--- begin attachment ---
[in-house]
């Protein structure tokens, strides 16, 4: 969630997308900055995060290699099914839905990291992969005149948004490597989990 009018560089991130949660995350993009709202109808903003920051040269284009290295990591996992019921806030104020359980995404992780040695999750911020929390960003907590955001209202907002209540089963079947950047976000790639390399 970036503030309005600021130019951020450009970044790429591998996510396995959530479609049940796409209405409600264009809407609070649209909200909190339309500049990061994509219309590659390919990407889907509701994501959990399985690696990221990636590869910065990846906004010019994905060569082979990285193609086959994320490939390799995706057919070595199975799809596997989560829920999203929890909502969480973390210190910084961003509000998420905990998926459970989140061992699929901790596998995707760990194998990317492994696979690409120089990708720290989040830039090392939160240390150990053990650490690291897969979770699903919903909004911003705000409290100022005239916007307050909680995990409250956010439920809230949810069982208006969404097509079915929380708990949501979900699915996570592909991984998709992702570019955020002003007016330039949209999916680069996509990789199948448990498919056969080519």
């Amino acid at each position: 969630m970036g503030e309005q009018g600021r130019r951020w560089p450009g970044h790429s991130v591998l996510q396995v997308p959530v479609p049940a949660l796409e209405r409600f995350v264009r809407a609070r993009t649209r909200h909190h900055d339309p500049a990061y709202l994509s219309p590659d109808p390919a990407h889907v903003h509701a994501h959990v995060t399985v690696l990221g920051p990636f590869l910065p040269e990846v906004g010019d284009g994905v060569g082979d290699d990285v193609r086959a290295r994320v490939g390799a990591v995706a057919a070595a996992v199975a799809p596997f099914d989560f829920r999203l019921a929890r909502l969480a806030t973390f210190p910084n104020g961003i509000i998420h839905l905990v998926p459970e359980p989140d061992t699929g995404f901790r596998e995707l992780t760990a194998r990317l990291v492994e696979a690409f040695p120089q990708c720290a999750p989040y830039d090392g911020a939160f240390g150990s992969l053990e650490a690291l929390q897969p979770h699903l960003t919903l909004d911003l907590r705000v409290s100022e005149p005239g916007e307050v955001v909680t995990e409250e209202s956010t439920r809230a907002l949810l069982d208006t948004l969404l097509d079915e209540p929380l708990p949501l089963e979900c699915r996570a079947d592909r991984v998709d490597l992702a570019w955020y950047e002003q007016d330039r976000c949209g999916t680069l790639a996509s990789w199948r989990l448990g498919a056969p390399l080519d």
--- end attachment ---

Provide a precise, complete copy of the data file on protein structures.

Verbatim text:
[in-house]
């Protein structure tokens, strides 16, 4: 969630997308900055995060290699099914839905990291992969005149948004490597989990 009018560089991130949660995350993009709202109808903003920051040269284009290295990591996992019921806030104020359980995404992780040695999750911020929390960003907590955001209202907002209540089963079947950047976000790639390399 970036503030309005600021130019951020450009970044790429591998996510396995959530479609049940796409209405409600264009809407609070649209909200909190339309500049990061994509219309590659390919990407889907509701994501959990399985690696990221990636590869910065990846906004010019994905060569082979990285193609086959994320490939390799995706057919070595199975799809596997989560829920999203929890909502969480973390210190910084961003509000998420905990998926459970989140061992699929901790596998995707760990194998990317492994696979690409120089990708720290989040830039090392939160240390150990053990650490690291897969979770699903919903909004911003705000409290100022005239916007307050909680995990409250956010439920809230949810069982208006969404097509079915929380708990949501979900699915996570592909991984998709992702570019955020002003007016330039949209999916680069996509990789199948448990498919056969080519």
């Amino acid at each position: 969630m970036g503030e309005q009018g600021r130019r951020w560089p450009g970044h790429s991130v591998l996510q396995v997308p959530v479609p049940a949660l796409e209405r409600f995350v264009r809407a609070r993009t649209r909200h909190h900055d339309p500049a990061y709202l994509s219309p590659d109808p390919a990407h889907v903003h509701a994501h959990v995060t399985v690696l990221g920051p990636f590869l910065p040269e990846v906004g010019d284009g994905v060569g082979d290699d990285v193609r086959a290295r994320v490939g390799a990591v995706a057919a070595a996992v199975a799809p596997f099914d989560f829920r999203l019921a929890r909502l969480a806030t973390f210190p910084n104020g961003i509000i998420h839905l905990v998926p459970e359980p989140d061992t699929g995404f901790r596998e995707l992780t760990a194998r990317l990291v492994e696979a690409f040695p120089q990708c720290a999750p989040y830039d090392g911020a939160f240390g150990s992969l053990e650490a690291l929390q897969p979770h699903l960003t919903l909004d911003l907590r705000v409290s100022e005149p005239g916007e307050v955001v909680t995990e409250e209202s956010t439920r809230a907002l949810l069982d208006t948004l969404l097509d079915e209540p929380l708990p949501l089963e979900c699915r996570a079947d592909r991984v998709d490597l992702a570019w955020y950047e002003q007016d330039r976000c949209g999916t680069l790639a996509s990789w199948r989990l448990g498919a056969p390399l080519d």